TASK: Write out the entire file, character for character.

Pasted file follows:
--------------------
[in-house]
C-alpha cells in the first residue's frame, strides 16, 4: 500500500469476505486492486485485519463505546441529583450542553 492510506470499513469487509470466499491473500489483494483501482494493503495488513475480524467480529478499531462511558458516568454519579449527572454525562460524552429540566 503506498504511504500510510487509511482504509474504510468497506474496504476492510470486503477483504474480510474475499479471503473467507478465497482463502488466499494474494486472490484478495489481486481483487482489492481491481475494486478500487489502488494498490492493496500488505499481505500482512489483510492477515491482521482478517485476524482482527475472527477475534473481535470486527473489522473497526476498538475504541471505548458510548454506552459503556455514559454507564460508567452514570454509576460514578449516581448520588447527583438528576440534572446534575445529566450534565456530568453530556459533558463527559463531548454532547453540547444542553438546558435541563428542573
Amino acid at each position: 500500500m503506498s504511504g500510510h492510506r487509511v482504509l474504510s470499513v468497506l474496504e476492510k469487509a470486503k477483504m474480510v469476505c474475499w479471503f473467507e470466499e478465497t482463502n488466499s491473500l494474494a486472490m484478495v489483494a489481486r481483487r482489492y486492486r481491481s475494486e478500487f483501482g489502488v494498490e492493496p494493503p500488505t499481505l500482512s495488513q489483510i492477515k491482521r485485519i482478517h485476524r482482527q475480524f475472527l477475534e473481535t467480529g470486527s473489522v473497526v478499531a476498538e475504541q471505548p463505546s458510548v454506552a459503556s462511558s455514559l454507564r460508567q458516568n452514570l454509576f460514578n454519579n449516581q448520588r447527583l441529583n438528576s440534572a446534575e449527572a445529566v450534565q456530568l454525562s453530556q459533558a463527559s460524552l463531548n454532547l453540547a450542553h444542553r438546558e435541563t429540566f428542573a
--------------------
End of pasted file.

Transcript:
[in-house]
C-alpha cells in the first residue's frame, strides 16, 4: 500500500469476505486492486485485519463505546441529583450542553 492510506470499513469487509470466499491473500489483494483501482494493503495488513475480524467480529478499531462511558458516568454519579449527572454525562460524552429540566 503506498504511504500510510487509511482504509474504510468497506474496504476492510470486503477483504474480510474475499479471503473467507478465497482463502488466499494474494486472490484478495489481486481483487482489492481491481475494486478500487489502488494498490492493496500488505499481505500482512489483510492477515491482521482478517485476524482482527475472527477475534473481535470486527473489522473497526476498538475504541471505548458510548454506552459503556455514559454507564460508567452514570454509576460514578449516581448520588447527583438528576440534572446534575445529566450534565456530568453530556459533558463527559463531548454532547453540547444542553438546558435541563428542573
Amino acid at each position: 500500500m503506498s504511504g500510510h492510506r487509511v482504509l474504510s470499513v468497506l474496504e476492510k469487509a470486503k477483504m474480510v469476505c474475499w479471503f473467507e470466499e478465497t482463502n488466499s491473500l494474494a486472490m484478495v489483494a489481486r481483487r482489492y486492486r481491481s475494486e478500487f483501482g489502488v494498490e492493496p494493503p500488505t499481505l500482512s495488513q489483510i492477515k491482521r485485519i482478517h485476524r482482527q475480524f475472527l477475534e473481535t467480529g470486527s473489522v473497526v478499531a476498538e475504541q471505548p463505546s458510548v454506552a459503556s462511558s455514559l454507564r460508567q458516568n452514570l454509576f460514578n454519579n449516581q448520588r447527583l441529583n438528576s440534572a446534575e449527572a445529566v450534565q456530568l454525562s453530556q459533558a463527559s460524552l463531548n454532547l453540547a450542553h444542553r438546558e435541563t429540566f428542573a